Kino founded a mission here in 1692, at the Tohono O'odham village of Bac. By 1700, he'd begun building a church. But he didn't live to see much completed beyond its foundation, and Kino's Franciscan successors began construction of the present building in 1783; in 1797, work was finished on what now ranks among the finest examples of Spanish colonial architecture in the United States.
Today, after decades of decay, that remarkable outpost has come back to life. And after many years spent shepherding the mission's recovery, Drachman is stepping down. Although cash flow remains a challenge, she's not worried about San Xavier's continued community support. "Sure, there are always going to be people who don't care," she says. "But there are plenty of people who do care about our history. And that number will grow.
"How can you even think about our community without San Xavier Mission? That doesn't even make sense. To me, Tucson and the mission are synonymous."
Contact the Patronato San Xavier at P.O. Box 522, Tucson, AZ 85702.
If there were such a thing as a Local Heroes Lifetime Achievement Award, Margy Eller would certainly be eligible.
Eller is the school nurse for the S.T.A.R. Academic Center (a Sunnyside Unified School District site that houses four alternative programs). However, those familiar with Eller know she is much more than just a school nurse. For the numerous students that attend S.T.A.R., Eller is a friend, ally and mentor.
For 13 years, Eller has worked for the school district, with the last three years at S.T.A.R. (her background is in mental health). Since working at S.T.A.R., Eller has made a difference in the lives of numerous students with programs like SAFE (an educational program for students diagnosed as having severe emotional disabilities) and alternative-to-suspension programs. "We've been very successful, and we are now in the process of working with juvenile court to develop the kind of (correction) program they have," Eller said. "It's basically teaching kids who have been offenders in the system how to correct the errors of their ways, (and) how to think how their behavior has impacted society, themselves and their families."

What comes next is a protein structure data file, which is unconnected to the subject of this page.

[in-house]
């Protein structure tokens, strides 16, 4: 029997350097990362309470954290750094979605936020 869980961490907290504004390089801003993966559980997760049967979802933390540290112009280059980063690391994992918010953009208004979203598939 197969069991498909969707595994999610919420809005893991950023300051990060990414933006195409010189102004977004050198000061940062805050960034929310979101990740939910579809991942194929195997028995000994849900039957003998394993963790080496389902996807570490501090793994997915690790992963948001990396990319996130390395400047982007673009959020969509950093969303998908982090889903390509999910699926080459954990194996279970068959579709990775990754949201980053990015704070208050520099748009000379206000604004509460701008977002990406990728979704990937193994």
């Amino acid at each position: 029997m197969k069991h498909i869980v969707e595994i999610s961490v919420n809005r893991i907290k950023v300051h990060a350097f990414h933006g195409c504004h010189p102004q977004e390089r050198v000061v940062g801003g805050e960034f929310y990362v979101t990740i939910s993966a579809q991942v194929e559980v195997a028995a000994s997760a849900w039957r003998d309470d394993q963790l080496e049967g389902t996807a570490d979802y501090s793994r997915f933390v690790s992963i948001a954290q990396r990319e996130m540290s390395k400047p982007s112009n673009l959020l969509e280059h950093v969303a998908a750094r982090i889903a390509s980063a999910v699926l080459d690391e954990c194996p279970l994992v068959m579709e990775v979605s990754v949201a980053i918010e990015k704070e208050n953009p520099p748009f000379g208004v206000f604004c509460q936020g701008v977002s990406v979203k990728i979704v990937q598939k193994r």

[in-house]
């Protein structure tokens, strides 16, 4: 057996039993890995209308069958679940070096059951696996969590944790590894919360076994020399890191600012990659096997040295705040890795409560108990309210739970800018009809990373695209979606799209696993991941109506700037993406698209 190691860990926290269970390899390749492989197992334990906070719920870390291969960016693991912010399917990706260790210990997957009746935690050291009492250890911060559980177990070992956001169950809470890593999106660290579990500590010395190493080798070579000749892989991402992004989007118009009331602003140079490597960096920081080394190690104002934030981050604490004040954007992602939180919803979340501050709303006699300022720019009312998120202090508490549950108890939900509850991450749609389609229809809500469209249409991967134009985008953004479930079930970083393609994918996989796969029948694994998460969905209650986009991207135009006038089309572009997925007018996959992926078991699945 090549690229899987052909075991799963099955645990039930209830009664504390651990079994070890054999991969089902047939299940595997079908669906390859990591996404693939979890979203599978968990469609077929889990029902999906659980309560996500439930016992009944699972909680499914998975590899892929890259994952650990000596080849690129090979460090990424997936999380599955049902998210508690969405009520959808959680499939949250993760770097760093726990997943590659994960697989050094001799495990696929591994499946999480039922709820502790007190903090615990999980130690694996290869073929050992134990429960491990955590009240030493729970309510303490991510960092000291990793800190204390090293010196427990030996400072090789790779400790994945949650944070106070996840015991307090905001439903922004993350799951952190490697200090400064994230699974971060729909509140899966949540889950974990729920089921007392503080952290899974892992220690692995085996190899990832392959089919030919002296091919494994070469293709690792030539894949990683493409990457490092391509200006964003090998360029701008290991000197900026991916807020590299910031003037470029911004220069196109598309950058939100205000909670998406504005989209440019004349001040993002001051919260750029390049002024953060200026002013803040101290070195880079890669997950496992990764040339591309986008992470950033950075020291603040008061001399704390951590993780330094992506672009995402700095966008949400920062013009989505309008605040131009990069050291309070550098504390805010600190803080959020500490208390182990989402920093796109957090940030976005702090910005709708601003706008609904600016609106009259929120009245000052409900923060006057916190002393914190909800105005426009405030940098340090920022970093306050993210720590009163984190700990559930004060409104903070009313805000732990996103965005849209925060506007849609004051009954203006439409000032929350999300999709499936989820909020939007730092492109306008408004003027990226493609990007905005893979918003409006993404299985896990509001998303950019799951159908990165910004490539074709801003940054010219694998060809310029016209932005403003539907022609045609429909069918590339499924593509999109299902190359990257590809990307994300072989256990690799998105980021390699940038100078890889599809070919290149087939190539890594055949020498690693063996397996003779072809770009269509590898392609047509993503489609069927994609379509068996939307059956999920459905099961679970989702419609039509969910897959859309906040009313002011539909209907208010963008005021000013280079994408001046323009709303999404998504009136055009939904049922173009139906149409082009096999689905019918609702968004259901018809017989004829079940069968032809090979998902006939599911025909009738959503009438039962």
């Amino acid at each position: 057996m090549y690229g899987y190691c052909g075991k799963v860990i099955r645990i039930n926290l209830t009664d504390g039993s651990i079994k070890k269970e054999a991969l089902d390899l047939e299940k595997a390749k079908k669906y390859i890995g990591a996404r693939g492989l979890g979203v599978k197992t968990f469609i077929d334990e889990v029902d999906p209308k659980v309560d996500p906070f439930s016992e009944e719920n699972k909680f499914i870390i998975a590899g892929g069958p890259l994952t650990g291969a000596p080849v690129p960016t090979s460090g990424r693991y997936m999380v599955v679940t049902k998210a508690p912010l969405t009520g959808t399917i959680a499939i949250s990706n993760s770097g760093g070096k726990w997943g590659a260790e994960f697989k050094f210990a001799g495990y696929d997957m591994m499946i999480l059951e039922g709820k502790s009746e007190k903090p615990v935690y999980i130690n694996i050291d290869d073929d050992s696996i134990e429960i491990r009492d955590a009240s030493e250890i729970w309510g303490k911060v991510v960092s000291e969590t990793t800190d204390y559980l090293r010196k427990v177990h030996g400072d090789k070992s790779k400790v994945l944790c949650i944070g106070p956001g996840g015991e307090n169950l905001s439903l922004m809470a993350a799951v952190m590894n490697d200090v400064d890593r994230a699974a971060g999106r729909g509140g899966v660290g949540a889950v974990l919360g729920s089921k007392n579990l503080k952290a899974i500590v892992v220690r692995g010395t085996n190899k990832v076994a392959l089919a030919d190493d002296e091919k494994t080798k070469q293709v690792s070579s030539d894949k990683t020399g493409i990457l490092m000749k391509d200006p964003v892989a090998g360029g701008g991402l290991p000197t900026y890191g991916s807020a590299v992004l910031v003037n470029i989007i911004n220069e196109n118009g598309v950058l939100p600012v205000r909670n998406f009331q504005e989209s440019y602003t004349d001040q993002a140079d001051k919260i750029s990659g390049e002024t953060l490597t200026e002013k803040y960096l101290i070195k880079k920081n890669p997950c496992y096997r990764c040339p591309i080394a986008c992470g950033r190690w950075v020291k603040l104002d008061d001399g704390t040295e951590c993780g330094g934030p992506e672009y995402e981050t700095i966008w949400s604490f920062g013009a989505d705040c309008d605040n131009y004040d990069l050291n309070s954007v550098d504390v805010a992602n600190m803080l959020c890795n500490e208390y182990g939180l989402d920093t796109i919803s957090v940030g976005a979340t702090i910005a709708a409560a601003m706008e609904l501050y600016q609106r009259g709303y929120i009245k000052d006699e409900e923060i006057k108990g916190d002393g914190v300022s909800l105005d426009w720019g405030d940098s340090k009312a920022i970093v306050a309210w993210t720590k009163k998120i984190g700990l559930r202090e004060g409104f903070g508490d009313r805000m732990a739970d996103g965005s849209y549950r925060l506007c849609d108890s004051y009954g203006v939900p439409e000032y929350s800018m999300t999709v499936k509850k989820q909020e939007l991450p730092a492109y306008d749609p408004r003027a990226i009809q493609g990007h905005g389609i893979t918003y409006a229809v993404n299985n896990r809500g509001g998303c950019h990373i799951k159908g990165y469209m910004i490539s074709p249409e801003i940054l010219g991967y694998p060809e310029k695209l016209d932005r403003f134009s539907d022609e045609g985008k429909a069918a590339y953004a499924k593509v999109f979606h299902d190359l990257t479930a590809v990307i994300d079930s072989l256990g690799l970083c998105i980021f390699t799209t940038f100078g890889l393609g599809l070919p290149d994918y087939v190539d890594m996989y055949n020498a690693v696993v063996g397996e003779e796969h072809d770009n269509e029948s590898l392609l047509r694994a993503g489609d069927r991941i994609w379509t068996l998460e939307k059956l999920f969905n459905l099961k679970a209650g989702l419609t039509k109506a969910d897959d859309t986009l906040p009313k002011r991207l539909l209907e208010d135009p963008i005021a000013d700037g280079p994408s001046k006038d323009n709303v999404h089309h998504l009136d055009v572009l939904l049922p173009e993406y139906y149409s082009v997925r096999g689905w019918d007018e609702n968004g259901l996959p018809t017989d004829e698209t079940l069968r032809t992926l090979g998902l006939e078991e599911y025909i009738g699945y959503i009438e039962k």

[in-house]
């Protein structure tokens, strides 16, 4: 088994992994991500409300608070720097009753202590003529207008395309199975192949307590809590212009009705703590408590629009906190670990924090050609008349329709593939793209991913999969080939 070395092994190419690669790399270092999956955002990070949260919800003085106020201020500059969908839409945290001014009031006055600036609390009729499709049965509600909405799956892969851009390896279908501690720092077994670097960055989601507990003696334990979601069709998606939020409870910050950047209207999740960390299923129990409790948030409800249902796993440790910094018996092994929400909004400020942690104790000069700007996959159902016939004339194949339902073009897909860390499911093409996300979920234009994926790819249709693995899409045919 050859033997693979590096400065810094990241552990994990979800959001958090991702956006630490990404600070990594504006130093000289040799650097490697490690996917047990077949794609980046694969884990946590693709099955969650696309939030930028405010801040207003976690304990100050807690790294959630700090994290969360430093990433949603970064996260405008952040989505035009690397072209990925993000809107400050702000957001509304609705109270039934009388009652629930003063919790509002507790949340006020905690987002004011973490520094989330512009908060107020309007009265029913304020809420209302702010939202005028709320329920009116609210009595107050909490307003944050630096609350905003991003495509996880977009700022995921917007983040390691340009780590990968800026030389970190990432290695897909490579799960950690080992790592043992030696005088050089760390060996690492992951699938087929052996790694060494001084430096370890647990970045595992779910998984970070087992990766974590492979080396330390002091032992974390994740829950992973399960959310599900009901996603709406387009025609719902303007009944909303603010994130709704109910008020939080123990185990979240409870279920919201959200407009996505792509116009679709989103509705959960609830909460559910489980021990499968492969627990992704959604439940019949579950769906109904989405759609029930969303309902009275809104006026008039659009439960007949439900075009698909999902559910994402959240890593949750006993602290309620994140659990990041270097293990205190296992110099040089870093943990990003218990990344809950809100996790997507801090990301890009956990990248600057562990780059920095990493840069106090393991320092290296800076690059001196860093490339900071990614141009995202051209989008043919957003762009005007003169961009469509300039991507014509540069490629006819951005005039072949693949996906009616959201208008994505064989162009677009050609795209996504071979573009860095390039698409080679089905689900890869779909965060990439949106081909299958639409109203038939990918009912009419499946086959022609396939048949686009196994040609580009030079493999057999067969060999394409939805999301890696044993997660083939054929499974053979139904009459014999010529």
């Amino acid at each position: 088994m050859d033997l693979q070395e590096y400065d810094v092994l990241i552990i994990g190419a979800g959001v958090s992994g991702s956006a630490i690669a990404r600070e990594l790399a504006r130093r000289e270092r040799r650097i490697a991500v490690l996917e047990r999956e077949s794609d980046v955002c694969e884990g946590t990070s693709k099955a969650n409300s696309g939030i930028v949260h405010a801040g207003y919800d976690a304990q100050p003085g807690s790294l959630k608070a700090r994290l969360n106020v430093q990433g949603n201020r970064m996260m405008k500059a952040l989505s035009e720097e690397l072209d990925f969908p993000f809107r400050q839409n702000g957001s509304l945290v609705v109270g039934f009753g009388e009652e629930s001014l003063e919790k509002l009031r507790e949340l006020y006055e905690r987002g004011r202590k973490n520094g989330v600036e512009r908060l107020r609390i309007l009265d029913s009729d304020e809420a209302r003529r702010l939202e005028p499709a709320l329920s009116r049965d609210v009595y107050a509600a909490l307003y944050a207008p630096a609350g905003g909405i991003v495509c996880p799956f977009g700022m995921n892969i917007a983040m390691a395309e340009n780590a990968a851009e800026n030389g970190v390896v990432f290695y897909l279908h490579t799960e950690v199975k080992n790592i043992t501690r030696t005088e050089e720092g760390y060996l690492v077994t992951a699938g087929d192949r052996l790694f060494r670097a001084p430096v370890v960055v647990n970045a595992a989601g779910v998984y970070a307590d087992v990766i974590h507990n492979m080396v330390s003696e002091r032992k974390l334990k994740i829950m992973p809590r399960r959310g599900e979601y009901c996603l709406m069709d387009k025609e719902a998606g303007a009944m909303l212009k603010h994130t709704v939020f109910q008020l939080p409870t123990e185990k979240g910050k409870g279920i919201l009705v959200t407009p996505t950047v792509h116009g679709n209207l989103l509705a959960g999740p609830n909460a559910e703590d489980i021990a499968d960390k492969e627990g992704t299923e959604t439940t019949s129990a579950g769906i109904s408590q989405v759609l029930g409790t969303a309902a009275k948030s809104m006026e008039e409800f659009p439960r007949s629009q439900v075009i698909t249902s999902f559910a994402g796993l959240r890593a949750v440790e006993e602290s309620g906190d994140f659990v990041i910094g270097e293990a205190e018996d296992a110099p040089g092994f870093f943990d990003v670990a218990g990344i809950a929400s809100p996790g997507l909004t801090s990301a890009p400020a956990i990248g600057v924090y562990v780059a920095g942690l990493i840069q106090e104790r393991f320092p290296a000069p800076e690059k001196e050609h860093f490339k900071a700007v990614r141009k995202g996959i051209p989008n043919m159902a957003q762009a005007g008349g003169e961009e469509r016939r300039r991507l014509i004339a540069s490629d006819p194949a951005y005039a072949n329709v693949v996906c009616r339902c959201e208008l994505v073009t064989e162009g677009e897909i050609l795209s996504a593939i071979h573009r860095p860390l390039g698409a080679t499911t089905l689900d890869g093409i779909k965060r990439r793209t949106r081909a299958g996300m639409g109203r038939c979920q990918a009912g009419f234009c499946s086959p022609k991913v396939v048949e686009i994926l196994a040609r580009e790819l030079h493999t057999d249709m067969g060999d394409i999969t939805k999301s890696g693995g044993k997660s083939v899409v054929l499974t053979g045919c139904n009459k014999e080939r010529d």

As a devoted caregiver for the students in S.T.A.R., Eller is not bound by the school's walls or hours. "I'm a case manager as well as a nurse," Eller explained. "I get to go out into the community and help my families get the appointments." Those appointments include setting up families with everything from health-insurance plans to psychiatric appointments.
"She's one of the best networkers I've ever encountered," said friend Patricia McKnight. "She knows who to turn to in getting help for the kids." For Eller, knowing the students' options means full immersion. "I took the Pima County prosecutor's exam so I could learn about the system," Eller said. "That way, I could help my kids to understand what would happen to them if they committed a crime."
Eller works closely with juvenile justice systems. "Prevention is truly the key," Eller said. "If we can work with our kids, we can teach them the skills and provide them with whatever support system they need to stay out of the juvenile justice system."
For Eller, perhaps what is most rewarding is seeing the success of her countless hours of work. "We're seeing a lot of success," Eller said. "It's really amazing, because some of the kids who we get here are the ones who people have given up on, and we're seeing a lot of success in these kids."
Working so intensely with the S.T.A.R. students, one imagines Eller has no time for anything resembling a personal life. Wrong. As a single parent--her husband passed away eight years ago--of three active children, Eller keeps busy. She has been involved in her children's sporting pursuits (helping with fundraisers and aiding their teams in other aspects), and even plays tennis herself--including competing in tournaments.